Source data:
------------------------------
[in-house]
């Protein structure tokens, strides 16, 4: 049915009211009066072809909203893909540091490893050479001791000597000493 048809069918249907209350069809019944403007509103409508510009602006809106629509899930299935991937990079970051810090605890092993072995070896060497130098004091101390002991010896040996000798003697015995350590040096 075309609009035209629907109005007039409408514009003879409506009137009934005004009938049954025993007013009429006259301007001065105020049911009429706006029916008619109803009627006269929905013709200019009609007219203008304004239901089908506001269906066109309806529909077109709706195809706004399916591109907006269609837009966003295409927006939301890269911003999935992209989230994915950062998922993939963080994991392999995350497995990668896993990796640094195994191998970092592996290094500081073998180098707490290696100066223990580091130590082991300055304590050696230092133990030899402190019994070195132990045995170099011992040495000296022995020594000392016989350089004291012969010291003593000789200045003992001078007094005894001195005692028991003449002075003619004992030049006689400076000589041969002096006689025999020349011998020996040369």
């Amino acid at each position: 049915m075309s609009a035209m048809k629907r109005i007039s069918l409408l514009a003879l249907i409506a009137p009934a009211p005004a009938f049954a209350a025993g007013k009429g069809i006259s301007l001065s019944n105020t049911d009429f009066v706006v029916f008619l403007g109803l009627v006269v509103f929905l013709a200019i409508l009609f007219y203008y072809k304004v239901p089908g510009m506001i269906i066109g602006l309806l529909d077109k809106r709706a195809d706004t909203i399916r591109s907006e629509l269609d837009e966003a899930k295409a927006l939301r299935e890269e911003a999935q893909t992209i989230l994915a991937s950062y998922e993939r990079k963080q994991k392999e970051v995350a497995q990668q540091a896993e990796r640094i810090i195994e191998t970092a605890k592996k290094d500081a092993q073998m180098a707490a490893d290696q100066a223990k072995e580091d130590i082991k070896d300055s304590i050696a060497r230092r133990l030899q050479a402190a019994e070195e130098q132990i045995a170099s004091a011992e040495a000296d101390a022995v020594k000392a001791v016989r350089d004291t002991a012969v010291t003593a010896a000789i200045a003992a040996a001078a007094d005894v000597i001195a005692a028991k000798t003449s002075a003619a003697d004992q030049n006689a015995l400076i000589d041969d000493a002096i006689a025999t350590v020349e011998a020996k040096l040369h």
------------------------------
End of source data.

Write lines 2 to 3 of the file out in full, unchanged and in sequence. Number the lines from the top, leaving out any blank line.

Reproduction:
């Protein structure tokens, strides 16, 4: 049915009211009066072809909203893909540091490893050479001791000597000493 048809069918249907209350069809019944403007509103409508510009602006809106629509899930299935991937990079970051810090605890092993072995070896060497130098004091101390002991010896040996000798003697015995350590040096 075309609009035209629907109005007039409408514009003879409506009137009934005004009938049954025993007013009429006259301007001065105020049911009429706006029916008619109803009627006269929905013709200019009609007219203008304004239901089908506001269906066109309806529909077109709706195809706004399916591109907006269609837009966003295409927006939301890269911003999935992209989230994915950062998922993939963080994991392999995350497995990668896993990796640094195994191998970092592996290094500081073998180098707490290696100066223990580091130590082991300055304590050696230092133990030899402190019994070195132990045995170099011992040495000296022995020594000392016989350089004291012969010291003593000789200045003992001078007094005894001195005692028991003449002075003619004992030049006689400076000589041969002096006689025999020349011998020996040369």
């Amino acid at each position: 049915m075309s609009a035209m048809k629907r109005i007039s069918l409408l514009a003879l249907i409506a009137p009934a009211p005004a009938f049954a209350a025993g007013k009429g069809i006259s301007l001065s019944n105020t049911d009429f009066v706006v029916f008619l403007g109803l009627v006269v509103f929905l013709a200019i409508l009609f007219y203008y072809k304004v239901p089908g510009m506001i269906i066109g602006l309806l529909d077109k809106r709706a195809d706004t909203i399916r591109s907006e629509l269609d837009e966003a899930k295409a927006l939301r299935e890269e911003a999935q893909t992209i989230l994915a991937s950062y998922e993939r990079k963080q994991k392999e970051v995350a497995q990668q540091a896993e990796r640094i810090i195994e191998t970092a605890k592996k290094d500081a092993q073998m180098a707490a490893d290696q100066a223990k072995e580091d130590i082991k070896d300055s304590i050696a060497r230092r133990l030899q050479a402190a019994e070195e130098q132990i045995a170099s004091a011992e040495a000296d101390a022995v020594k000392a001791v016989r350089d004291t002991a012969v010291t003593a010896a000789i200045a003992a040996a001078a007094d005894v000597i001195a005692a028991k000798t003449s002075a003619a003697d004992q030049n006689a015995l400076i000589d041969d000493a002096i006689a025999t350590v020349e011998a020996k040096l040369h």